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How often to measure MUAC for nutrition screening of Under 5 year children in the community?

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Anonymous 411

Nutritionist

Normal user

19 Aug 2010, 12:07

We plan to introduce surveillance system using MUAC as screening tool in flood affected areas and am not sure how often we need to conduct the measurement e.g monthly or quarterly? I am experienced in using weight for height and as you know with children weight could change within very short time and you could weigh children monthly as the GMP programs do. I believe MUAC does not change that fast and that is why UNICEF and WHO recommend for the CMAM programs to use percentage of weight gain rather than MUAC for discharge. I would like to hear from the experts and those who have experience of using MUAC as screening tool regarding the above question. Thank you

Mark Myatt

Consultant Epideomiologist

Frequent user

19 Aug 2010, 15:57

MUAC is a good surveillance tool. It meets the criteria of simplicity, acceptability, cost, objectivity, quantitativeness, age-independence, precision, and accuracy required of a case-defining indicator for surveillance better than W/H. See:

http://www.who.int/nutrition/topics/backgroundpapers_A_%20review.pdf

for a (pretty) full discussion.

André Briend and colleagues:

http://horizon.documentation.ird.fr/exl-doc/pleins_textes/pleins_textes_5/b_fdi_23-25/30635.pdf

have looked at this and conclude that weight change, MUAC, and W/H respond well (this was in response to flooding in Bangladesh). The decision between (e.g.) MUAC and W/H can be informed by practicality. Since they both work and MUAC is quicker and cheaper it would make sense to use MUAC.

I think that 3 months the longest interval between measurements that would be useful. I would prefer 1 month. There are clever things you can do with surveillance systems to reduce costs. I suggest that you contact SC-UK or ACF for a copy of their HUMS guideline which has a small sample surveillance component using both weight change and MUAC. The dumbest thing is to do a series of SMART type surveys (far too costly).

The use for percentage weight gain in CMAM programs was due to a few things. CMAM is not restricted to emergency use but to be run in primary healthcare centres in both emergency and development settings. Weight-for-height cannot be used for either admission, monitoring, or dicharge because ehight boards ar enot standard clinic equipment and the IMCI sylabus does not cover height measurment or the W/H lookup. At the time these decisions were being made (2005/6/7) there was little data on MUAc reponse to treatment so percentage weight gain was adopted as a "stop-gap". Percentage weight gain is not an ideal measure because the severest need to gain the least weight to reach discharge. This is the opposite of what is needed. Experience has shown that it is probably safe at 15% or 18% weight gain. More data on MUAC response to treatment is available and this shows that MUAC responds in a similar manner to weight. The belief that MUAC does not respond rapidly is mistaken. It was an assumption made to fill in an absence of data. It is quite easy to see how the mistake was made. Moving from (e.g.) 108 mm to 125 mm is a 17 mm difference in circumference bit only a 5 mm difference in diameter which might be difficult to spot without measurment. Work is currently underway to test the safety of MUAC discharge criteria.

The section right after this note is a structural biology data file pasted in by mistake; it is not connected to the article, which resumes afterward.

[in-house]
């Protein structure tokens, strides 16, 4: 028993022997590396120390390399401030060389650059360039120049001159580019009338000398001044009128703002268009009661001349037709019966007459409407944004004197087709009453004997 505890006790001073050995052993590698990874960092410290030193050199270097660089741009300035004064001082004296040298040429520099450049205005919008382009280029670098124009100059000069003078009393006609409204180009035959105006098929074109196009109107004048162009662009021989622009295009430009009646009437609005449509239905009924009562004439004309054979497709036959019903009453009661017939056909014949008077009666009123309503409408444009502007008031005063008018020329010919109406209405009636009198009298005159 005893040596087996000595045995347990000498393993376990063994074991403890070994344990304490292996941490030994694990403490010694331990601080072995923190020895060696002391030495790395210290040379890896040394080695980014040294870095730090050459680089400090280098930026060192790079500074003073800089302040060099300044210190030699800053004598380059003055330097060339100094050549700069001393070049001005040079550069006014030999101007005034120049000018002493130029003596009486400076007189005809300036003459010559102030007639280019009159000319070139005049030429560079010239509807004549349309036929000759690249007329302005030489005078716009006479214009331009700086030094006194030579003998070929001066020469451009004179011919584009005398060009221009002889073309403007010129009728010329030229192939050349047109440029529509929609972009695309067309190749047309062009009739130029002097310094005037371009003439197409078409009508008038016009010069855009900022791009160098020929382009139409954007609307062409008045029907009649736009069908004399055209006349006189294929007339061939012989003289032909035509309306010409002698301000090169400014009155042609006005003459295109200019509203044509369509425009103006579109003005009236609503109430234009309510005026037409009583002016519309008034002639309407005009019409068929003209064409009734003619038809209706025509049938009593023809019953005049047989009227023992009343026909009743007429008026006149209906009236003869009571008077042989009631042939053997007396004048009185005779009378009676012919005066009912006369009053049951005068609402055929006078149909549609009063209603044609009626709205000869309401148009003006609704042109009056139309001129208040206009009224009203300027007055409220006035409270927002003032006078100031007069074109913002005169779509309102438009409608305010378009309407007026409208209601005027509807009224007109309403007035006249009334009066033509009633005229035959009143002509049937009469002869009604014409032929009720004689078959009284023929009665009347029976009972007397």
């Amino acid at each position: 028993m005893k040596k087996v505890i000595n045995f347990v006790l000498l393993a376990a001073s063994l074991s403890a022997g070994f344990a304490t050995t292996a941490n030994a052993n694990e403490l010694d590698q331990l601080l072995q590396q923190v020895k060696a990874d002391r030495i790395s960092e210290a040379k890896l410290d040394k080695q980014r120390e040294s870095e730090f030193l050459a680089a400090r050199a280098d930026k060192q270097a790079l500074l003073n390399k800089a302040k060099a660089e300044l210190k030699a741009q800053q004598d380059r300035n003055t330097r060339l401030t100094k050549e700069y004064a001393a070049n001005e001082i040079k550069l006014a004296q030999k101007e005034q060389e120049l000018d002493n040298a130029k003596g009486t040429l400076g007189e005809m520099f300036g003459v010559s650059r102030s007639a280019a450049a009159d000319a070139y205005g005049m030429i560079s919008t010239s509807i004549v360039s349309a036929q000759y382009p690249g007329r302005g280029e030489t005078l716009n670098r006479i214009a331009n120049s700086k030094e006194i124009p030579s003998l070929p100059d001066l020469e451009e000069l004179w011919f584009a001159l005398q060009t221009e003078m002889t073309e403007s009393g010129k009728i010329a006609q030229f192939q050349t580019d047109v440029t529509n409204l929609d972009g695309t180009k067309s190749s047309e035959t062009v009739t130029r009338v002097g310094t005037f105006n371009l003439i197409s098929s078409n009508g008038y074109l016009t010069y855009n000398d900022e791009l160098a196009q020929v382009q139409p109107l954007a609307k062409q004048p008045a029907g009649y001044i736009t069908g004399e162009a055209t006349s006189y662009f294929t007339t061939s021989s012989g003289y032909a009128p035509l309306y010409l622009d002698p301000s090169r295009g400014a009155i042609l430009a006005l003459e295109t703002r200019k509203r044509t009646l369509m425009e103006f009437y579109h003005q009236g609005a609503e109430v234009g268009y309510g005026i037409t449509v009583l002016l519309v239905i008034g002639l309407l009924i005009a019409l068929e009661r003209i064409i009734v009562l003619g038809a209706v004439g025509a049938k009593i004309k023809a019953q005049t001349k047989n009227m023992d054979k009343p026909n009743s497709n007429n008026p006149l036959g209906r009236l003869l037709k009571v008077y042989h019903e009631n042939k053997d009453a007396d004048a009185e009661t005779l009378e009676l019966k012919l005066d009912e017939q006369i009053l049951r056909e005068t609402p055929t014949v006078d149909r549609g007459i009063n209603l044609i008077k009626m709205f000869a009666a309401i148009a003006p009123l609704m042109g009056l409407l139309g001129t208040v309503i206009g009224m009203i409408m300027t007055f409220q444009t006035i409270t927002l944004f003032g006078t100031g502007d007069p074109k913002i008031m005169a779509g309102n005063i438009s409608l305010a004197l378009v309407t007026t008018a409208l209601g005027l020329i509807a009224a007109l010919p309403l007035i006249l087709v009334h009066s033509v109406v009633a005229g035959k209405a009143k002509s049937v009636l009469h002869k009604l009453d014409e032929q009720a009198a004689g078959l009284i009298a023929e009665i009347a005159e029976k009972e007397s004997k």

Anonymous 411

Nutritionist

Normal user

20 Aug 2010, 14:00

Thanks Mark, as always being straight forward with the response. I will contact Save and ACF for the HUMs. Hope these will shade more light on the question regarding frequency of MUAC measurement. Thanks

Mark Myatt

Consultant Epideomiologist

Frequent user

20 Aug 2010, 14:52

411 - Happy to help.

If you have difficulties with SC-UK and ACF regarding the HUMS material I will be able to help you some more (I did some of the design work on the HUMS project). Contact me via this thread or ENN if you don't already have my e-mail address.

I think the issue is not so much one of frequency. I think that quarterly is too infrequent ...if monthly collection all year round is tricky then you might increase frequency in the expected lean season so you have (e.g.) collection rounds in January, April, June, July, August, September, and November. That way you sample more intensively when you need to and save resources.

The thornier issues will be of sample design and data analysis strategy. I have seen a lot of "nutrition" surveillance systems that do repeated surveys and treat them as repeated surveys rather than as observations in time. The HUMS documents outline a small sample repeated survey method with a simple time-series analysis strategy. I think that some thing like this might be a decent starting point.

One suggestion ... you might want to start a thread on this forum asking for experiences with surveillance systems. We might get some interesting and useful responses.

Ranjith

Normal user

30 Oct 2010, 17:08

Couds the HUMS be made available online for easy use by all interested?

Mark Myatt

Consultant Epideomiologist

Frequent user

1 Nov 2010, 10:57

The HUMS material should be available from SC-UK and ACF.

I did some work on HUMS and I have, in case anyone is interested, some of the documents that I wrote regarding HUMS in a zip file at:

http://www.brixtonhealth.com/humsWork.zip

This archive contains a mix of "user guide" and technical material. I hope that someone finds these useful.

Please note that the material presented in these documents is entirely my responsibility and is not intended to reflect the policy or aims of either SC-UK or ACF.

Interested readers are urged to contact SC-UK and ACF for current HUMS documentation.

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